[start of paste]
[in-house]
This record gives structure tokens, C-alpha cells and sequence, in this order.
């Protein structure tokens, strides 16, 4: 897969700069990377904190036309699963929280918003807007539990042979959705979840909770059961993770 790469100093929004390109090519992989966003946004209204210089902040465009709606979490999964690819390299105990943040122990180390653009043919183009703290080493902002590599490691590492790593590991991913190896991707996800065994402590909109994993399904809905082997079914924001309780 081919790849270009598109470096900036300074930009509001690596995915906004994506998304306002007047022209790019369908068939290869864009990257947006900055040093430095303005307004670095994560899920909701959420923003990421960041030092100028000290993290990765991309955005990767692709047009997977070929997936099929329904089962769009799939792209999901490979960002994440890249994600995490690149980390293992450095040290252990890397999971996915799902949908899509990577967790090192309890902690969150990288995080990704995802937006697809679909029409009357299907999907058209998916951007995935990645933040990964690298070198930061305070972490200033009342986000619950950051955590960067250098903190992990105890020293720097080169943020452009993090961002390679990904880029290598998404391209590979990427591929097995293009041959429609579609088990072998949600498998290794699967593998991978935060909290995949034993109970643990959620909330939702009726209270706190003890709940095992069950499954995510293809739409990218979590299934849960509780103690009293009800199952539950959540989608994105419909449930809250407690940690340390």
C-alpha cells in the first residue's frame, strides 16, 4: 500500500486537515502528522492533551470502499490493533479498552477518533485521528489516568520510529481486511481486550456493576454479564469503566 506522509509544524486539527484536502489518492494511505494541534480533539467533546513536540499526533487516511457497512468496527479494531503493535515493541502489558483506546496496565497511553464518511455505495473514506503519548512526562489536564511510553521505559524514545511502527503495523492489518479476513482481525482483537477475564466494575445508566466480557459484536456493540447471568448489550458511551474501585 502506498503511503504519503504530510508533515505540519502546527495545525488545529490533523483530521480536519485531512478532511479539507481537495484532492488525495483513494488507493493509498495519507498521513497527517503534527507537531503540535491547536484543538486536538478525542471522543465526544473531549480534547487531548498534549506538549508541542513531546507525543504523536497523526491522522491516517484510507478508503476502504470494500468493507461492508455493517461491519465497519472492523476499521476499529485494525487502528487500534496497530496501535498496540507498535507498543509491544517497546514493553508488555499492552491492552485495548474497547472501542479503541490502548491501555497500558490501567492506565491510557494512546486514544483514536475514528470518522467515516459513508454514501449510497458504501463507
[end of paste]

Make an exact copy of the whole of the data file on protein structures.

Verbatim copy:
[in-house]
This record gives structure tokens, C-alpha cells and sequence, in this order.
């Protein structure tokens, strides 16, 4: 897969700069990377904190036309699963929280918003807007539990042979959705979840909770059961993770 790469100093929004390109090519992989966003946004209204210089902040465009709606979490999964690819390299105990943040122990180390653009043919183009703290080493902002590599490691590492790593590991991913190896991707996800065994402590909109994993399904809905082997079914924001309780 081919790849270009598109470096900036300074930009509001690596995915906004994506998304306002007047022209790019369908068939290869864009990257947006900055040093430095303005307004670095994560899920909701959420923003990421960041030092100028000290993290990765991309955005990767692709047009997977070929997936099929329904089962769009799939792209999901490979960002994440890249994600995490690149980390293992450095040290252990890397999971996915799902949908899509990577967790090192309890902690969150990288995080990704995802937006697809679909029409009357299907999907058209998916951007995935990645933040990964690298070198930061305070972490200033009342986000619950950051955590960067250098903190992990105890020293720097080169943020452009993090961002390679990904880029290598998404391209590979990427591929097995293009041959429609579609088990072998949600498998290794699967593998991978935060909290995949034993109970643990959620909330939702009726209270706190003890709940095992069950499954995510293809739409990218979590299934849960509780103690009293009800199952539950959540989608994105419909449930809250407690940690340390």
C-alpha cells in the first residue's frame, strides 16, 4: 500500500486537515502528522492533551470502499490493533479498552477518533485521528489516568520510529481486511481486550456493576454479564469503566 506522509509544524486539527484536502489518492494511505494541534480533539467533546513536540499526533487516511457497512468496527479494531503493535515493541502489558483506546496496565497511553464518511455505495473514506503519548512526562489536564511510553521505559524514545511502527503495523492489518479476513482481525482483537477475564466494575445508566466480557459484536456493540447471568448489550458511551474501585 502506498503511503504519503504530510508533515505540519502546527495545525488545529490533523483530521480536519485531512478532511479539507481537495484532492488525495483513494488507493493509498495519507498521513497527517503534527507537531503540535491547536484543538486536538478525542471522543465526544473531549480534547487531548498534549506538549508541542513531546507525543504523536497523526491522522491516517484510507478508503476502504470494500468493507461492508455493517461491519465497519472492523476499521476499529485494525487502528487500534496497530496501535498496540507498535507498543509491544517497546514493553508488555499492552491492552485495548474497547472501542479503541490502548491501555497500558490501567492506565491510557494512546486514544483514536475514528470518522467515516459513508454514501449510497458504501463507